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Human resource sector thrown into crisis

  • 2007-01-31
  • By Todd Graham

UNFINISHED BUSINESS: Construction projects are being stopped in their tracks due to the region's lack of workers.

RIGA - The mass exodus of workers from the Baltic states to the West, on top of the Baltic's low wages and booming economy (with workers not educated to serve it) make human resources one of the most frustrating sectors in the region. And those within the profession 's placed on the frontline of the Baltic's current labor crisis 's are sweating to find solutions for the region's growing employment problems.

On Jan. 29, the Latvian television program "100.pants" reported that Bank of Latvia analysts had predicted a "worst case scenario" of current demographic and emigration trends over the next 10 years, where some 200,000 people will disappear from the Latvian labor market.

This outflow of workers is causing the biggest challenge for human resources professionals. Not only are Baltic recruiters struggling to deter employees from heading abroad, they're also pressed to find qualified professionals within state borders.
"The most difficult thing will be keeping our employees working within their home countries, and secondly getting back those who have left. Our third priority is to change the overall attitude toward young women, elder people and specialists. [We need to] figure out how to keep them motivated and either offer them benefits or the flexibility that they expect," said Kadri Johanson, a representative of CV Keskus, an online Estonian recruiting firm.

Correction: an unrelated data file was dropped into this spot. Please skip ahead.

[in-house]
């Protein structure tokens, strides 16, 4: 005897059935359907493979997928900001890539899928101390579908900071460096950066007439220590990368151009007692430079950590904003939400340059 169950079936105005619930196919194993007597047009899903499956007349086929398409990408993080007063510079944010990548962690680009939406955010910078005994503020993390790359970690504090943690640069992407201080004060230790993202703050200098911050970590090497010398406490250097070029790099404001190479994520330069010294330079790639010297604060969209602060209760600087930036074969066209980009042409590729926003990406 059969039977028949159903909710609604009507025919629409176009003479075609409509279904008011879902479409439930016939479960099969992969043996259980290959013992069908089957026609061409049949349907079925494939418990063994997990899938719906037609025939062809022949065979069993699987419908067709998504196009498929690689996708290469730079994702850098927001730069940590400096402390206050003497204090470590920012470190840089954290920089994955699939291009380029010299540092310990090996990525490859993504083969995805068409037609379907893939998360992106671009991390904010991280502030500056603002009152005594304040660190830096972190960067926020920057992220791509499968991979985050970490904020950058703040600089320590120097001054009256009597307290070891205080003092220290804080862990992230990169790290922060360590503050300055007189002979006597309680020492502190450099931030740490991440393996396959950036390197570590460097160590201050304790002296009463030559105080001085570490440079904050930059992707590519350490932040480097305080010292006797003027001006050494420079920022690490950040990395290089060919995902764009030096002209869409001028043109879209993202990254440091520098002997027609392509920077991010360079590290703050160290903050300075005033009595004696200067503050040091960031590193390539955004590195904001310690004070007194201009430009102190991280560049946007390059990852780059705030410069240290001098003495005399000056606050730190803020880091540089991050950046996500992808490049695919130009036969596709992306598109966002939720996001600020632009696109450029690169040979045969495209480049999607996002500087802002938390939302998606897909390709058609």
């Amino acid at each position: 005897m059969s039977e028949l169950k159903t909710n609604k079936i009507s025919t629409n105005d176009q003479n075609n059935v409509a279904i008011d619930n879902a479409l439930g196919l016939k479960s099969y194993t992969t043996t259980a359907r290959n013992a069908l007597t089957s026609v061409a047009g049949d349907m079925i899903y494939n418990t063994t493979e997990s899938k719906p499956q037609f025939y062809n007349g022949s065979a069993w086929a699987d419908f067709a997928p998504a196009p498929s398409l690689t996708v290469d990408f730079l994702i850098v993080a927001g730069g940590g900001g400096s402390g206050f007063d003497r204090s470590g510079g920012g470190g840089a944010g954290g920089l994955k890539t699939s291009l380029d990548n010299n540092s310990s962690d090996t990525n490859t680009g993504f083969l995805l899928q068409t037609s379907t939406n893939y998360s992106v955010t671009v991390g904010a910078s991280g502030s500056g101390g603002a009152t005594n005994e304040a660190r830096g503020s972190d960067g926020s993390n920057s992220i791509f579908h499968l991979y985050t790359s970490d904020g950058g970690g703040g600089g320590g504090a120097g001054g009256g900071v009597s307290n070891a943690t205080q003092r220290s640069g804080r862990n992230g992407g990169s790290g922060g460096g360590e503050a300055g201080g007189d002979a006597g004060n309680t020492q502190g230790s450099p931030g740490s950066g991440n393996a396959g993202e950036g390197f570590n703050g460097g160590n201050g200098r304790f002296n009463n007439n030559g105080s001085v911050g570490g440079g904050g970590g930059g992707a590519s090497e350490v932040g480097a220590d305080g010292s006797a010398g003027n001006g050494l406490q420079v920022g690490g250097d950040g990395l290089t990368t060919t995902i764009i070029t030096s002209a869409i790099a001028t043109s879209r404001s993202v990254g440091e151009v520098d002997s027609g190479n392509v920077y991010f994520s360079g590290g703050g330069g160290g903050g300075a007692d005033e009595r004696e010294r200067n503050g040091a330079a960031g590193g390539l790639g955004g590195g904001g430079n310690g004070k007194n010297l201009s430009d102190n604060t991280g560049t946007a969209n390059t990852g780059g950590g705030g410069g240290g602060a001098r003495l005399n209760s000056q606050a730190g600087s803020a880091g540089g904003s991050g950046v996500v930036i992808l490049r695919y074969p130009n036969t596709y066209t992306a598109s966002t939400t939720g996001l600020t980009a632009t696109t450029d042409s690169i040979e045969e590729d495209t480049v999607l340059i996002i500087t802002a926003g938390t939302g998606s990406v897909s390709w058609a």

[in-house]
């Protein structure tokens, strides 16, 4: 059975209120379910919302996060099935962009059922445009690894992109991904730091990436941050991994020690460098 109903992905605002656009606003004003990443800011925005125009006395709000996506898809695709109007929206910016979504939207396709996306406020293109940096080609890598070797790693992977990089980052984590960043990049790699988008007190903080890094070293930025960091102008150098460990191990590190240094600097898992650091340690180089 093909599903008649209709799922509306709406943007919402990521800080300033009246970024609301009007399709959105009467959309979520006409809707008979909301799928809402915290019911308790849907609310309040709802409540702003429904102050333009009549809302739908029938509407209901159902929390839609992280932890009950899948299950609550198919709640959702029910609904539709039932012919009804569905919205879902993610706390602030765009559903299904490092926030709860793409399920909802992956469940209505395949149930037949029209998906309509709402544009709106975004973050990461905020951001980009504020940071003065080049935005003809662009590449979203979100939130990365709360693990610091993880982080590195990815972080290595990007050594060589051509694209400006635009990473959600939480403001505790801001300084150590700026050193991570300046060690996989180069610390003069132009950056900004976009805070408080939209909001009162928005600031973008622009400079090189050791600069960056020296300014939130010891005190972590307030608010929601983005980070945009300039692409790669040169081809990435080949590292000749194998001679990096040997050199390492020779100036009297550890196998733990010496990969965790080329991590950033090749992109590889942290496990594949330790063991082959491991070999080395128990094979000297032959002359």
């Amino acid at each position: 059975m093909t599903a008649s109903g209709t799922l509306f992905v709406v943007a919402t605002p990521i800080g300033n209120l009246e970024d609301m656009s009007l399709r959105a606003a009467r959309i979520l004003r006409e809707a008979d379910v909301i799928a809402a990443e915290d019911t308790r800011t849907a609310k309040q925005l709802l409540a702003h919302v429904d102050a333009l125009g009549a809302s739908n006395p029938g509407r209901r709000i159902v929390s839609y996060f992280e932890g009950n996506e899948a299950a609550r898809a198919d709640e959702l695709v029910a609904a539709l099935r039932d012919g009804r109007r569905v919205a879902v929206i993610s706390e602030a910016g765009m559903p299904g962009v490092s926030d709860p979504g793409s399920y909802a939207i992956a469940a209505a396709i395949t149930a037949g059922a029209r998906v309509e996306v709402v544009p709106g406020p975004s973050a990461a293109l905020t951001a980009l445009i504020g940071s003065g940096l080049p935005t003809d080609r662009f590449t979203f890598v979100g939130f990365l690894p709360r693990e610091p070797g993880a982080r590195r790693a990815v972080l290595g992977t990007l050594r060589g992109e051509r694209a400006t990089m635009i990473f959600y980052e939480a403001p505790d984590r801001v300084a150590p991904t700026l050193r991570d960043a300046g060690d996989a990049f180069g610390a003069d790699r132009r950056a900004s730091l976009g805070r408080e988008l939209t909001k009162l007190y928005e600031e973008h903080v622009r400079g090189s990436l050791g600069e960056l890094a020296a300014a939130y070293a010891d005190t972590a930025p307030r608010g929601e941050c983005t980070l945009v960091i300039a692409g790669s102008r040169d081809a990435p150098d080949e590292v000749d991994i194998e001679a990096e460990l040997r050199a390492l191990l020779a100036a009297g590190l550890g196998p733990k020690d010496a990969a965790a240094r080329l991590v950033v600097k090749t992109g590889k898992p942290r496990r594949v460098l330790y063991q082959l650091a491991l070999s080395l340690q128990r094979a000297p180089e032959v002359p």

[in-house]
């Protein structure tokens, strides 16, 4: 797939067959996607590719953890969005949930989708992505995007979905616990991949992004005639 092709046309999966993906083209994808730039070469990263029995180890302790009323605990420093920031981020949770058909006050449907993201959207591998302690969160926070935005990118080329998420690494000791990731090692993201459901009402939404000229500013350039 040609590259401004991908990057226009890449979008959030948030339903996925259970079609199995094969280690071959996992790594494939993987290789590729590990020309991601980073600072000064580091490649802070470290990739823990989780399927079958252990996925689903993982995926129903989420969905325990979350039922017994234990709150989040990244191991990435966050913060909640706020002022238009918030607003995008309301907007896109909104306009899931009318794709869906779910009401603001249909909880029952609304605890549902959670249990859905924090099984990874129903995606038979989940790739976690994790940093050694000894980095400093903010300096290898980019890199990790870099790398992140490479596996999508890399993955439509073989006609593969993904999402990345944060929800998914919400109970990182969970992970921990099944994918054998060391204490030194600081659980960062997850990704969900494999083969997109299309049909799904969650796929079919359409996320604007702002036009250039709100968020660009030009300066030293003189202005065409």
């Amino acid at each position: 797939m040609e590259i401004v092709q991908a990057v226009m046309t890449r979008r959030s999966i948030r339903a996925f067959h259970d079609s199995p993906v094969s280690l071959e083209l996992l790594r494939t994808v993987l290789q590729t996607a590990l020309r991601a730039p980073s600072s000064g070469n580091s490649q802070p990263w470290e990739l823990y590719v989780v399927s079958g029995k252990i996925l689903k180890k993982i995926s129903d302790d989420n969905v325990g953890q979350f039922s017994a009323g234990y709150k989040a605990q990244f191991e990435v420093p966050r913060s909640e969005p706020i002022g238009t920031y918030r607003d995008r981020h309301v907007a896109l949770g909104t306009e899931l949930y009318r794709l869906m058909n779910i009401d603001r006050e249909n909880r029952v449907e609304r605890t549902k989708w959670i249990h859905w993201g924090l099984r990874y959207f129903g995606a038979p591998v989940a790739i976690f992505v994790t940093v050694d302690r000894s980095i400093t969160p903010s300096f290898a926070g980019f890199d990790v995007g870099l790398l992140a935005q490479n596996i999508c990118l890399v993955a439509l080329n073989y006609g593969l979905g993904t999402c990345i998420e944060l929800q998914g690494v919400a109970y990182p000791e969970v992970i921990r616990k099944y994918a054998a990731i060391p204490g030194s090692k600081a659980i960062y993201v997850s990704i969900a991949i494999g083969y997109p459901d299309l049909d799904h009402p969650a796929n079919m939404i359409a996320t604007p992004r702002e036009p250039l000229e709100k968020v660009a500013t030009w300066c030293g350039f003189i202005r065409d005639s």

Viesturs Bulans, business manager of the Baltic states division for CVO Group, which operates online recruiting Web sites in all three countries, echoed this point.
"The situation employers are dealing with is like an open window: You find a good worker, but someone can always offer the worker five lats more and take them away. So even if a business creates a good motivational system, sooner or later someone can always just steal that worker away simply because other businesses also need that person," Bulans said.
What's worse, the Baltics' employment problems are leaking their way into public schools. Due to the labor market being so tight, students are not completing their courses of study. Instead, they are jumping into work before their studies are even finished.

"There are not many good specialists left, only students who are being pulled out of their first and second year for work," Bulans explained. "A first or second year engineering student, for example, is no expert. Businesses are offering them a salary of 600-700 lats (863-1,007 euros) just so there is at least someone there to do the work. It is a bit absurd, but this is the situation because there are no others qualified to fill the vacancies."

There are specific challenges for recruiters in each Baltic state. For example, Lithuania's economy is more geographically dispersed than Latvia and Estonia's, which causes mobility problems.
A specialist that is needed in Kaunas (central Lithuania) but lives in Klaipeda (on the Western coast) would have to be convinced to move to that part of the country.

Comparatively in Latvia, most businesses are located in Riga, making recruiting easier.
Baltic human resource companies agree that there is a crucial need for developing a cohesive strategy. How they will go about doing this is the pressing question. And clearly, there's not much time.